Already in many of our African countries the cascading impacts of isolation policies are developing into deep social and economic crises where the most vulnerable are and will again suffer the most. Our people are struggling with limited access to healthcare, loss of jobs and incomes, facing electricity and water cut-offs, difficulties in paying bills and even risk of eviction where rent can no longer be paid. Across Africa, a major food crisis may be looming as informal markets are shut down and livelihoods are being impacted.
In this moment of crisis, we, the undersigned African social movements, civil society organisations and allies, salute the workers of the world, nurses, doctors, and other health workers, in the markets and supermarkets, street cleaners, waste pickers and garbage collectors, domestic workers and care-takers, transporters, truck-drivers, food sector workers, peasants, food producers, those providing us energy and all those who have to work daily to feed their families, for the courageous work and the sacrifices they are making, to maintain all our lives as many of us remain at home, also doing our part to contain the virus.
Unfortunately the climate crisis will not stop whilst the world focuses on dealing with the Covid-19 health crisis. Both are human-made crises rooted in the way our political and economic systems treat the Earth and her people, driven by the lust for profit. The climate crisis was already ravaging our continent and so many other parts of the world when the globe was plunged into the Covid-19 health pandemic. Southern Africa is still reeling from devastating cyclones Idai and Kenneth of last year, facing debilitating climate impacts including droughts, floods, sea level rise, etc. The predicted rise in global temperatures for Africa is a foretelling of human, societal and ecological collapse.
Transnational corporations (TNCs) in collusion with African governments and other elites, operating with impunity and with disregard for people and planet, are among the main culprits in the current energy, climate, food, biodiversity and ecological crises. Their activities have impacted livelihoods of local communities by grabbing lands and capturing natural resources, including through carbon markets and other harmful false solutions, and have polluted our air, water, lands, bodies and communities. Most of the profits they generate is often illicitly transferred out of the region and makes it way into many tax havens around the world. However, as the price of crude oil dips below zero for the first time in history, we assert that the end of the age of extractivism, which harms people and the planet, is in sight. It is time to say goodbye to the dirty fossil fuel development and harmful industrial agriculture.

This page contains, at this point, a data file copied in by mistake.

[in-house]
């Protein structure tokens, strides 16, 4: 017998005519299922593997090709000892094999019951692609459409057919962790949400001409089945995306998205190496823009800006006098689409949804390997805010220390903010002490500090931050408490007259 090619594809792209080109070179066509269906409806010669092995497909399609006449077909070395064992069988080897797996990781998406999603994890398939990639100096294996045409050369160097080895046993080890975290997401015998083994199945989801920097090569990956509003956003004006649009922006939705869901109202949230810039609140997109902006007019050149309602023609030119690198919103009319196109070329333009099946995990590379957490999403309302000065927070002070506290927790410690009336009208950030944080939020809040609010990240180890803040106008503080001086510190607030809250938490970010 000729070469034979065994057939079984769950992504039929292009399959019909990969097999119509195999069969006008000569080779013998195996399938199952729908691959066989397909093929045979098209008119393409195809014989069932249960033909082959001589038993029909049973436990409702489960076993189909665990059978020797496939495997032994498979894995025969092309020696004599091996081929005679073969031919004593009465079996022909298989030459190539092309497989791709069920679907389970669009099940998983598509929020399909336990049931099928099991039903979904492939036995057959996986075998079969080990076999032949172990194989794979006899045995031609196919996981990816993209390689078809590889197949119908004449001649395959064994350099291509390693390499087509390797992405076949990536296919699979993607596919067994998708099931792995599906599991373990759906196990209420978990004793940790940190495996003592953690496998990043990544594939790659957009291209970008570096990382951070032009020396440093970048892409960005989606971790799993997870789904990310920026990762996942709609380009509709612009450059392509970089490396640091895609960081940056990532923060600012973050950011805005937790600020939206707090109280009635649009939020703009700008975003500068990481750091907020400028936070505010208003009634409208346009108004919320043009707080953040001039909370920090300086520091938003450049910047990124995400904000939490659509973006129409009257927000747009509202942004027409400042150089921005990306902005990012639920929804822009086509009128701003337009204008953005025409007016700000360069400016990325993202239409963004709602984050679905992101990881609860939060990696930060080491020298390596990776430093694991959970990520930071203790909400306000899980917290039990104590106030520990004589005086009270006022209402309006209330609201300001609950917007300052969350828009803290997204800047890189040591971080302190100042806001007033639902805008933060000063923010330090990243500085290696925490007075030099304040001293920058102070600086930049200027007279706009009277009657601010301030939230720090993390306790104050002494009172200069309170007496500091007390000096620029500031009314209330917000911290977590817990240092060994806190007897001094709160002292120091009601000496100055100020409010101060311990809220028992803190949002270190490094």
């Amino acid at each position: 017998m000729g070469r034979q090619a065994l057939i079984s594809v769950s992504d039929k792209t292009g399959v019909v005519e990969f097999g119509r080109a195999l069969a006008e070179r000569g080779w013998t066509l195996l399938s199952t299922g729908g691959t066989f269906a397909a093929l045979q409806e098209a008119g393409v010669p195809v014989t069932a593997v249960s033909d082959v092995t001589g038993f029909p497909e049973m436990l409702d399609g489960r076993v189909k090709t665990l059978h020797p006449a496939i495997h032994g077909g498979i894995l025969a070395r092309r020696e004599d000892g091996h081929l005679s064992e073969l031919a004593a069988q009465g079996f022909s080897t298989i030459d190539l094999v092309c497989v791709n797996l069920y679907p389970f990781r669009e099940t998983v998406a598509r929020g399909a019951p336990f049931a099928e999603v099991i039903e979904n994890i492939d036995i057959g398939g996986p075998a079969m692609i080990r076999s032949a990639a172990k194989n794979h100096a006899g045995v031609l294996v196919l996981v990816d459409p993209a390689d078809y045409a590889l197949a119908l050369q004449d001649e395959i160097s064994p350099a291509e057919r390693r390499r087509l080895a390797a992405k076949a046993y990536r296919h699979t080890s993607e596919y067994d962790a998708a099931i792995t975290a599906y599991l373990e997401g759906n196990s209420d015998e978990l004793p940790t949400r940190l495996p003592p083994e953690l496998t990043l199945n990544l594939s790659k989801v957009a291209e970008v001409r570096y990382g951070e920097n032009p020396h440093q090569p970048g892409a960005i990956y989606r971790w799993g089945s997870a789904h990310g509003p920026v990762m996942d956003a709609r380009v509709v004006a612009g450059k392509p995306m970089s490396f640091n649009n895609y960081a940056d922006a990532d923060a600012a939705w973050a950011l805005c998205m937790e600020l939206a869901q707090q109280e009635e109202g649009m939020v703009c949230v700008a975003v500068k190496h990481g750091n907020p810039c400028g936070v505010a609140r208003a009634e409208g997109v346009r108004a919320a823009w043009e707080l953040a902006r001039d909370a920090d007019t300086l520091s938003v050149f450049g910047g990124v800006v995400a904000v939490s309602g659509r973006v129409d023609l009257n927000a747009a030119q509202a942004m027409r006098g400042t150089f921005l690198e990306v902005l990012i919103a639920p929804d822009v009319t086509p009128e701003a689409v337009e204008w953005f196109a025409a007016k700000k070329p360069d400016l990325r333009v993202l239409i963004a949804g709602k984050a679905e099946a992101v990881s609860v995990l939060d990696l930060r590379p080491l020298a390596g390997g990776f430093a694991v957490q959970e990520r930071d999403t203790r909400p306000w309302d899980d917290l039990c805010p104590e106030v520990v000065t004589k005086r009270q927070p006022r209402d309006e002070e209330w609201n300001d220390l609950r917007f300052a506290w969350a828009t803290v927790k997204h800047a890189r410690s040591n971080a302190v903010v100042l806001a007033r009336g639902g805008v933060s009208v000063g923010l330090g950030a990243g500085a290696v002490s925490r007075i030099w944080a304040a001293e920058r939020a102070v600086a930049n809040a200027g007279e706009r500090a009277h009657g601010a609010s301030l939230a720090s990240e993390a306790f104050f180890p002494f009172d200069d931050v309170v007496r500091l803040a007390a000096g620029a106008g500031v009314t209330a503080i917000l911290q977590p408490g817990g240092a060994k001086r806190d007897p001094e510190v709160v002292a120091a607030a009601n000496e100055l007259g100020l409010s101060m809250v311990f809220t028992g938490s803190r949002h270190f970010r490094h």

The current crisis has caused a temporary dip in carbon emissions and pollution due to stoppages or slow downs of some industries, but these are coming at the cost of jobs and livelihood strategies of Africans and others who have little or no safety nets. This is not a ‘just transition’ which we have been calling for, along with our friends in the trade union movement. We also see many governments removing or relaxing environmental regulations and procedures in order to desperately boost short-term investment, which will undoubtedly result in further environment degradation, and biodiversity collapse and deepening the cycle of crisis. However, the way that the air has cleaned up in some places in lock-down is a remarkable testament to just how unsustainable the 'normal' economy - and 'normal' development - is. The planet will thrive if we choose a different development pathway, young people will see a clear blue sky for the first time, millions of people with asthma will breathe easier as we are seeing now.
Structural adjustments, austerity measures, dismantling of the state and of public services, cuts to social services, privatization of essential services and indebtedness, have ensured that African states have the least amount of readiness to respond to such crises. This is rooted in the African colonial and post-colonial history and our relationship with neoliberal finance institutions like the International Monetary Fund (IMF) and the World Bank that have pushed large loans with high interest rates on the back of structural adjustment conditionalities. We must not allow these same practices to be our relationship with the New Development Bank or any institutions of the kind. All conditionalities on solidarity support and/or loans must be public as part of a new and open democracy.
The swift response of governments and other actors to the COVID-19 pandemic also lays bare the veritable global inaction in seriously addressing the climate crisis and other crises. The analysis is clear - dealing with the crisis is fundamentally about political will to unleash vast sums of resources and change to policies to address the crisis and to redirect all efforts to its containment and resolution.
We cannot go back to business as usual. We need to envision a different world, a different Africa, so that this moment can mark a turning point for our region and the world. The COVID 19 pandemic is showing that we need the solutions that we, as groups advancing climate justice across Africa, have urgently been pointing to. This is our hope. Going back to the current system of functioning cannot be an option. We need responses built on new forms of regionalism and solidarity for recovery and transition, and that are just and fair to all, especially the poor and most vulnerable. We commit ourselves and call on movements and civil society organisations across Africa and across the world to join us in the fight for a new world.
Find the full list of signatories and their full statement here.